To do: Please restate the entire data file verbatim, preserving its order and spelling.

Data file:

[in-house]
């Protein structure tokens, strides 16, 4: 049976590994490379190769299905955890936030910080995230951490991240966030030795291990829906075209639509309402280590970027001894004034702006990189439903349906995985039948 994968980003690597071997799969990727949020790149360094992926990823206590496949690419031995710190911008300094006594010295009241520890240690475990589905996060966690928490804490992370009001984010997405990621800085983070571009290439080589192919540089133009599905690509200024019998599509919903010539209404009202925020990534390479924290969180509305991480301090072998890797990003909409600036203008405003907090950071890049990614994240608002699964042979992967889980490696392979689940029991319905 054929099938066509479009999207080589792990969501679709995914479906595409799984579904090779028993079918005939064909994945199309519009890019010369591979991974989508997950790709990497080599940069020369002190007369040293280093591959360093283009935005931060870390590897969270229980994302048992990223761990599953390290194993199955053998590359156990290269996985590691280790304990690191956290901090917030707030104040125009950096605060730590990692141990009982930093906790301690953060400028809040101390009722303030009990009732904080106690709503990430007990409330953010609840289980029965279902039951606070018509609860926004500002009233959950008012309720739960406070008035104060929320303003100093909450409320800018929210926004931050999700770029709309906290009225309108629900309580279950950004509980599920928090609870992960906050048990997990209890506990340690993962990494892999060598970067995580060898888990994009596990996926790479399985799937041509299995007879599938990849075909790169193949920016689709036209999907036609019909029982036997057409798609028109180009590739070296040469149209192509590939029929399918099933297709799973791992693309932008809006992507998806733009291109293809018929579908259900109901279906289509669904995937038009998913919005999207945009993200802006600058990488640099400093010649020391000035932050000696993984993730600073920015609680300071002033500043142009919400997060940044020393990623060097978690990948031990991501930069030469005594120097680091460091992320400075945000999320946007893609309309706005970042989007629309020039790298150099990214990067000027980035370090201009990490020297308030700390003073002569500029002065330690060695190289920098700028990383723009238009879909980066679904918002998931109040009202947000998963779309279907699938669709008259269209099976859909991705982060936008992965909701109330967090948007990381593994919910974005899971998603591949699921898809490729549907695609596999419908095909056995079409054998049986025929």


[in-house]
């Protein structure tokens, strides 16, 4: 049976590994490379190769299905955890936030910080995230951490991240966030030795291990829906075209639509309402280590970027001894004034702006990189439903349906995985039948 994968980003690597071997799969990727949020790149360094992926990823206590496949690419031995710190911008300094006594010295009241520890240690475990589905996060966690928490804490992370009001984010997405990621800085983070571009290439080589192919540089133009599905690509200024019998599509919903010539209404009202925020990534390479924290969180509305991480301090072998890797990003909409600036203008405003907090950071890049990614994240608002699964042979992967889980490696392979689940029991319905 054929099938066509479009999207080589792990969501679709995914479906595409799984579904090779028993079918005939064909994945199309519009890019010369591979991974989508997950790709990497080599940069020369002190007369040293280093591959360093283009935005931060870390590897969270229980994302048992990223761990599953390290194993199955053998590359156990290269996985590691280790304990690191956290901090917030707030104040125009950096605060730590990692141990009982930093906790301690953060400028809040101390009722303030009990009732904080106690709503990430007990409330953010609840289980029965279902039951606070018509609860926004500002009233959950008012309720739960406070008035104060929320303003100093909450409320800018929210926004931050999700770029709309906290009225309108629900309580279950950004509980599920928090609870992960906050048990997990209890506990340690993962990494892999060598970067995580060898888990994009596990996926790479399985799937041509299995007879599938990849075909790169193949920016689709036209999907036609019909029982036997057409798609028109180009590739070296040469149209192509590939029929399918099933297709799973791992693309932008809006992507998806733009291109293809018929579908259900109901279906289509669904995937038009998913919005999207945009993200802006600058990488640099400093010649020391000035932050000696993984993730600073920015609680300071002033500043142009919400997060940044020393990623060097978690990948031990991501930069030469005594120097680091460091992320400075945000999320946007893609309309706005970042989007629309020039790298150099990214990067000027980035370090201009990490020297308030700390003073002569500029002065330690060695190289920098700028990383723009238009879909980066679904918002998931109040009202947000998963779309279907699938669709008259269209099976859909991705982060936008992965909701109330967090948007990381593994919910974005899971998603591949699921898809490729549907695609596999419908095909056995079409054998049986025929």